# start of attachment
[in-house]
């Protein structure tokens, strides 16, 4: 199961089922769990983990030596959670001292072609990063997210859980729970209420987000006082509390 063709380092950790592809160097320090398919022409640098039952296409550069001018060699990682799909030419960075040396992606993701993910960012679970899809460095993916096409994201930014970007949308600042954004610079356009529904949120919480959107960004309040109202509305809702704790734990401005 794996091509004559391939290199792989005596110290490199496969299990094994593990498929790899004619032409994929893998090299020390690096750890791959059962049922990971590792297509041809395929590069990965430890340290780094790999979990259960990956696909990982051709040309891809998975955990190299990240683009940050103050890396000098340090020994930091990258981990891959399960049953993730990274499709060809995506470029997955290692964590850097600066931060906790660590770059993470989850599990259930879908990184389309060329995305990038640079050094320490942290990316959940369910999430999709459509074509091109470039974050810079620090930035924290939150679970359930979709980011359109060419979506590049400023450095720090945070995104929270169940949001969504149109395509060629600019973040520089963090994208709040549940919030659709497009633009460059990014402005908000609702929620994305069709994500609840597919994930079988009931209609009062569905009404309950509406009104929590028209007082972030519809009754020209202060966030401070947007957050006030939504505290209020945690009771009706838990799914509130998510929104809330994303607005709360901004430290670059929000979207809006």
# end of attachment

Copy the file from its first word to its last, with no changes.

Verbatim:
[in-house]
């Protein structure tokens, strides 16, 4: 199961089922769990983990030596959670001292072609990063997210859980729970209420987000006082509390 063709380092950790592809160097320090398919022409640098039952296409550069001018060699990682799909030419960075040396992606993701993910960012679970899809460095993916096409994201930014970007949308600042954004610079356009529904949120919480959107960004309040109202509305809702704790734990401005 794996091509004559391939290199792989005596110290490199496969299990094994593990498929790899004619032409994929893998090299020390690096750890791959059962049922990971590792297509041809395929590069990965430890340290780094790999979990259960990956696909990982051709040309891809998975955990190299990240683009940050103050890396000098340090020994930091990258981990891959399960049953993730990274499709060809995506470029997955290692964590850097600066931060906790660590770059993470989850599990259930879908990184389309060329995305990038640079050094320490942290990316959940369910999430999709459509074509091109470039974050810079620090930035924290939150679970359930979709980011359109060419979506590049400023450095720090945070995104929270169940949001969504149109395509060629600019973040520089963090994208709040549940919030659709497009633009460059990014402005908000609702929620994305069709994500609840597919994930079988009931209609009062569905009404309950509406009104929590028209007082972030519809009754020209202060966030401070947007957050006030939504505290209020945690009771009706838990799914509130998510929104809330994303607005709360901004430290670059929000979207809006």